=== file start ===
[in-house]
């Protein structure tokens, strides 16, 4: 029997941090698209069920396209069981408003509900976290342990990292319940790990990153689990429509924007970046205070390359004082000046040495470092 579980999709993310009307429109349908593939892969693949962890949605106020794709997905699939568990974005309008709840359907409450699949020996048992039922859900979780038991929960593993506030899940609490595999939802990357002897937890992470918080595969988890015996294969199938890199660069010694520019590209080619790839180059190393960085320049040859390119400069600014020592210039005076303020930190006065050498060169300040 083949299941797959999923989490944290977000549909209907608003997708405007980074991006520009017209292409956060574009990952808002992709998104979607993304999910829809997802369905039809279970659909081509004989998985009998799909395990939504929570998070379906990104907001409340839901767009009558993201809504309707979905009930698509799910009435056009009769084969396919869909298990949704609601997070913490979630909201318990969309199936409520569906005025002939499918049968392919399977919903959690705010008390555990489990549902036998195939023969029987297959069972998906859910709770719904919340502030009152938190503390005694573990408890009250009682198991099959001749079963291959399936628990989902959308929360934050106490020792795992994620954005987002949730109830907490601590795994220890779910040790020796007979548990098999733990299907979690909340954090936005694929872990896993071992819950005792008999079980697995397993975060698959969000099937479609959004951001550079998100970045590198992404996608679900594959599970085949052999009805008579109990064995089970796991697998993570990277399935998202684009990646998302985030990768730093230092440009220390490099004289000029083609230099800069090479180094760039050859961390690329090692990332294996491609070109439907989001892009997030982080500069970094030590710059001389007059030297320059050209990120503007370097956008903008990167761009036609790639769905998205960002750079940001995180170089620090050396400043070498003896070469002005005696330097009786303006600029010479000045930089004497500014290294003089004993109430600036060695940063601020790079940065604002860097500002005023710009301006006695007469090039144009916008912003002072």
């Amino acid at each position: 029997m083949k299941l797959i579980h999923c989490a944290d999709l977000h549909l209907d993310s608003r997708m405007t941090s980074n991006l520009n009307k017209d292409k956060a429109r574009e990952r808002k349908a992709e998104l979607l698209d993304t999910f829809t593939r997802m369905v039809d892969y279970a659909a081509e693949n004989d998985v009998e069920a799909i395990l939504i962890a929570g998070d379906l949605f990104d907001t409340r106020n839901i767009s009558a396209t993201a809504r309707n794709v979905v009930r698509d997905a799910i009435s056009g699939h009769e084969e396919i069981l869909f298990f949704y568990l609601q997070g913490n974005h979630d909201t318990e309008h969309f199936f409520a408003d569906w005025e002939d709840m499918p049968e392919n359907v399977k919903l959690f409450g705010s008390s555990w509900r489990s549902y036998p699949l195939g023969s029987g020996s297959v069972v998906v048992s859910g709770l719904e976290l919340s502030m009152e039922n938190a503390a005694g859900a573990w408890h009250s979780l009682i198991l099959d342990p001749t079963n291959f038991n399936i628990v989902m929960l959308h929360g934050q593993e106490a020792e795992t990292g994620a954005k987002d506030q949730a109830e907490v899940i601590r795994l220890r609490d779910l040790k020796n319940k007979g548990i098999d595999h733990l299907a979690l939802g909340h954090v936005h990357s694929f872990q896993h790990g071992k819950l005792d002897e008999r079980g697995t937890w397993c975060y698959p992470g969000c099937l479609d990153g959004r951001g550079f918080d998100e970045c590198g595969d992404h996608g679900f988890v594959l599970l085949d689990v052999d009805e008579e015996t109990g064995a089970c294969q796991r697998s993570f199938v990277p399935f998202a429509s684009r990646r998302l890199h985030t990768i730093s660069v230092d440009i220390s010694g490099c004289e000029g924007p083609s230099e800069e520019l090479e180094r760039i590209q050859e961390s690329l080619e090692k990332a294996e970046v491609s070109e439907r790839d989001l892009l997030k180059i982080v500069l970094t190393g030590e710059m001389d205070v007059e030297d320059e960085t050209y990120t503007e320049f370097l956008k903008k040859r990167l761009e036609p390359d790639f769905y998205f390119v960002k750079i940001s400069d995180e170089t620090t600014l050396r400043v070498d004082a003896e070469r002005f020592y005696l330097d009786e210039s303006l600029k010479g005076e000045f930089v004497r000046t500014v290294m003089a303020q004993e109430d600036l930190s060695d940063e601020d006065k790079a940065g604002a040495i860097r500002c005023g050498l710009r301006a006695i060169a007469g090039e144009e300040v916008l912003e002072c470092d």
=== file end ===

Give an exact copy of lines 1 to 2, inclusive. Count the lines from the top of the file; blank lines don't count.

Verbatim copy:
[in-house]
């Protein structure tokens, strides 16, 4: 029997941090698209069920396209069981408003509900976290342990990292319940790990990153689990429509924007970046205070390359004082000046040495470092 579980999709993310009307429109349908593939892969693949962890949605106020794709997905699939568990974005309008709840359907409450699949020996048992039922859900979780038991929960593993506030899940609490595999939802990357002897937890992470918080595969988890015996294969199938890199660069010694520019590209080619790839180059190393960085320049040859390119400069600014020592210039005076303020930190006065050498060169300040 083949299941797959999923989490944290977000549909209907608003997708405007980074991006520009017209292409956060574009990952808002992709998104979607993304999910829809997802369905039809279970659909081509004989998985009998799909395990939504929570998070379906990104907001409340839901767009009558993201809504309707979905009930698509799910009435056009009769084969396919869909298990949704609601997070913490979630909201318990969309199936409520569906005025002939499918049968392919399977919903959690705010008390555990489990549902036998195939023969029987297959069972998906859910709770719904919340502030009152938190503390005694573990408890009250009682198991099959001749079963291959399936628990989902959308929360934050106490020792795992994620954005987002949730109830907490601590795994220890779910040790020796007979548990098999733990299907979690909340954090936005694929872990896993071992819950005792008999079980697995397993975060698959969000099937479609959004951001550079998100970045590198992404996608679900594959599970085949052999009805008579109990064995089970796991697998993570990277399935998202684009990646998302985030990768730093230092440009220390490099004289000029083609230099800069090479180094760039050859961390690329090692990332294996491609070109439907989001892009997030982080500069970094030590710059001389007059030297320059050209990120503007370097956008903008990167761009036609790639769905998205960002750079940001995180170089620090050396400043070498003896070469002005005696330097009786303006600029010479000045930089004497500014290294003089004993109430600036060695940063601020790079940065604002860097500002005023710009301006006695007469090039144009916008912003002072």